Auug’s Motion Synth is a fantastic example of how laser cutting gives product developers the ability to go from concept to fully functional prototype in a smooth, efficient workflow. Already highly resolved prior to the successful Kickstarter campaign, the commercial product has also received serious attention from investors on Shark Tank Australia. By working with the available technologies and making clever use of their combined strengths, AUUG founder Dr Joshua Young is breaking new ground with the Motion Synth.

We highly recommend checking out the product videos on auug.com to see just how amazing this combination of physical and electronic components can be, and you can also learn more about the product development and public funding process at the Motion Synth Kickstarter campaign.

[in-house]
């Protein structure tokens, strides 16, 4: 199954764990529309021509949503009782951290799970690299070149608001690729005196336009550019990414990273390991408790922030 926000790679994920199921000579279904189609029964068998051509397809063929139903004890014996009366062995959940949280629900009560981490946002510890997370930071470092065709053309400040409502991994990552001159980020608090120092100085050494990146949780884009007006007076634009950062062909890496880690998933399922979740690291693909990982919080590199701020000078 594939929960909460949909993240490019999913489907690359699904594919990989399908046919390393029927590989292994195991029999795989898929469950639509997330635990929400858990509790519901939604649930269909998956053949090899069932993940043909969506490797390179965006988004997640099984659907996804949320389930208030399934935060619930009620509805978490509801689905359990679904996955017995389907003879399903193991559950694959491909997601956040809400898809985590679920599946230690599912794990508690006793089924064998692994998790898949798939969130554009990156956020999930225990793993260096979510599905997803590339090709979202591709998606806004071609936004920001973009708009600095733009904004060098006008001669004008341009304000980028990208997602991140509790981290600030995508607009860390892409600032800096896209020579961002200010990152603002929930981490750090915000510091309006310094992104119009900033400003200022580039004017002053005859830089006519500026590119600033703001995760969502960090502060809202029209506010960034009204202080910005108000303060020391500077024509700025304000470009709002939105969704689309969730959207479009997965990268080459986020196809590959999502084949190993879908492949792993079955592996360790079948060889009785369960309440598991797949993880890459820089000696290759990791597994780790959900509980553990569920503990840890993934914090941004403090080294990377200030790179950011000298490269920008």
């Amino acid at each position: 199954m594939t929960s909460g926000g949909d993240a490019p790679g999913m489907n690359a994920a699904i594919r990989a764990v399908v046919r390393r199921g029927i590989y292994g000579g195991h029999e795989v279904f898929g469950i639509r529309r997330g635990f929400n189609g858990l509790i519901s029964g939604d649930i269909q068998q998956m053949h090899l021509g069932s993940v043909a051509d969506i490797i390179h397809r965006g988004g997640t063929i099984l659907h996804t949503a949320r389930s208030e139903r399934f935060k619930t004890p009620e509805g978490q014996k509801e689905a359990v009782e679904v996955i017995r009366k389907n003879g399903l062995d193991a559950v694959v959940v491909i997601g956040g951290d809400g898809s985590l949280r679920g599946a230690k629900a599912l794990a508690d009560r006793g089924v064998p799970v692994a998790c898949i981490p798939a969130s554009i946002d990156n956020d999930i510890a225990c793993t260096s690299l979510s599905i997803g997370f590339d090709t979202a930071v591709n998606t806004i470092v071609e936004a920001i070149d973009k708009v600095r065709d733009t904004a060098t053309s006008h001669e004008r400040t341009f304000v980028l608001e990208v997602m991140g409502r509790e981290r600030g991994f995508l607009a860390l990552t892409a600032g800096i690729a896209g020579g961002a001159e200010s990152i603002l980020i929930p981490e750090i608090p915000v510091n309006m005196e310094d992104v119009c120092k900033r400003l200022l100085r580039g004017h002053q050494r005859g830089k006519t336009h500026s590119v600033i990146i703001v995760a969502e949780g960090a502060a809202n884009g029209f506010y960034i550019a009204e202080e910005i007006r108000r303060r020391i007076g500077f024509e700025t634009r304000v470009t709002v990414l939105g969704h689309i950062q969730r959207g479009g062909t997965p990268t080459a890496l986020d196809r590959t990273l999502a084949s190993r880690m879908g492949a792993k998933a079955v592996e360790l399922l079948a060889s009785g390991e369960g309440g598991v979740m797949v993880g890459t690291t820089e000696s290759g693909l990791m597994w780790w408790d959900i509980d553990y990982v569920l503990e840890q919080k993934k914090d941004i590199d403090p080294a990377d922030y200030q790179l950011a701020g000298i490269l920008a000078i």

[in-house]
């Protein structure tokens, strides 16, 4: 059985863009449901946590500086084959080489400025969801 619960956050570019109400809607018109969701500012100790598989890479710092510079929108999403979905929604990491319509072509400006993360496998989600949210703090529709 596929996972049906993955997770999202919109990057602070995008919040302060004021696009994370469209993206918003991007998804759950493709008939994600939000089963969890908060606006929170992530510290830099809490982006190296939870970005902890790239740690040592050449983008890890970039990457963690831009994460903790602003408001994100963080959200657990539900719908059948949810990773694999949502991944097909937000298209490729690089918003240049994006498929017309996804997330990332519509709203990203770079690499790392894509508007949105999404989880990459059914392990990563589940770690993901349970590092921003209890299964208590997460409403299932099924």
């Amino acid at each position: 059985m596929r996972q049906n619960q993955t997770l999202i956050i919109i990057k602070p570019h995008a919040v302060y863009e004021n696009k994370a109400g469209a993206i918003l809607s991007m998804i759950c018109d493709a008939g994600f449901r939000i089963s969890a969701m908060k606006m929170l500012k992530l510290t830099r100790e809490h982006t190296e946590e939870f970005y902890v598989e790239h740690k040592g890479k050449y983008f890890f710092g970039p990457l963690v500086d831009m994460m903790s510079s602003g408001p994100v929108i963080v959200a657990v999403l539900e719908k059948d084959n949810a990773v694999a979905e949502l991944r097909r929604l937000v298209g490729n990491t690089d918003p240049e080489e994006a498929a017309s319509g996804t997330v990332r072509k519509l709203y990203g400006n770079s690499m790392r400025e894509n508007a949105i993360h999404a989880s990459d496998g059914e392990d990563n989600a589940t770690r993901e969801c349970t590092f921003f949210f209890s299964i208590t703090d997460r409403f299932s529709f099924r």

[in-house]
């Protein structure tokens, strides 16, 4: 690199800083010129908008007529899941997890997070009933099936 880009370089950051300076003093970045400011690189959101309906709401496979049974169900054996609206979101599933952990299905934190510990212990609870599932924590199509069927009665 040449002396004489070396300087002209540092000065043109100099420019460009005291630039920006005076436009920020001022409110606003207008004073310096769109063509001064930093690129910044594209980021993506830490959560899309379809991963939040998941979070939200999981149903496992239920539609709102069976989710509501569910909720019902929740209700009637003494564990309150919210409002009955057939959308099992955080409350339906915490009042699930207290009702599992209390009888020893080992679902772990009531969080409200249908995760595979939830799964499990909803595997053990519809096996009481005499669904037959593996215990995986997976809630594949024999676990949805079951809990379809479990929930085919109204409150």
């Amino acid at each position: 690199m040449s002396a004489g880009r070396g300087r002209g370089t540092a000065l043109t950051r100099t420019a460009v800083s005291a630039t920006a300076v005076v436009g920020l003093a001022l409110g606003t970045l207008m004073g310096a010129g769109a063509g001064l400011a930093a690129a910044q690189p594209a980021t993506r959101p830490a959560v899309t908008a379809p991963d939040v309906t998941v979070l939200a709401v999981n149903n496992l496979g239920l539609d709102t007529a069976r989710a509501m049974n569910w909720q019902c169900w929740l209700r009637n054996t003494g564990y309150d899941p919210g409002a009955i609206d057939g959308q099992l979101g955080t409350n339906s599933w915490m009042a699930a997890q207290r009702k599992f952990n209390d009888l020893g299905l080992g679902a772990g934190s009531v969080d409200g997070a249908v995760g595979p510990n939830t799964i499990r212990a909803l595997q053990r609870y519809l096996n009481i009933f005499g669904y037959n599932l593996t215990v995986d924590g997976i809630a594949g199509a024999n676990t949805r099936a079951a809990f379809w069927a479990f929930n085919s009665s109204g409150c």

How To Make a Laser Cut Dremel Chop Saw

Industrialize your mini DIY production line

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Repetitive cutting for projects that require precision parts can be a time-consuming process. The need for consistency and accuracy in making several hundred cuts from small diameter pipes prompted sculptor HTMF Metal Pizza to seriously upgrade his DIY production line.

Why not use a pipe cutter?

The usual way to cut sections from the hobby pipe is to use a pipe cutter, however this tool leaves a small deformation around the inner diameter. Normally this wouldn’t be an issue, but as HTMF’s process requires smooth edges on both inner and outer surfaces, the sections from the pipe cutter are unsuitable for his needs.

Solution: the Dremel abrasive disc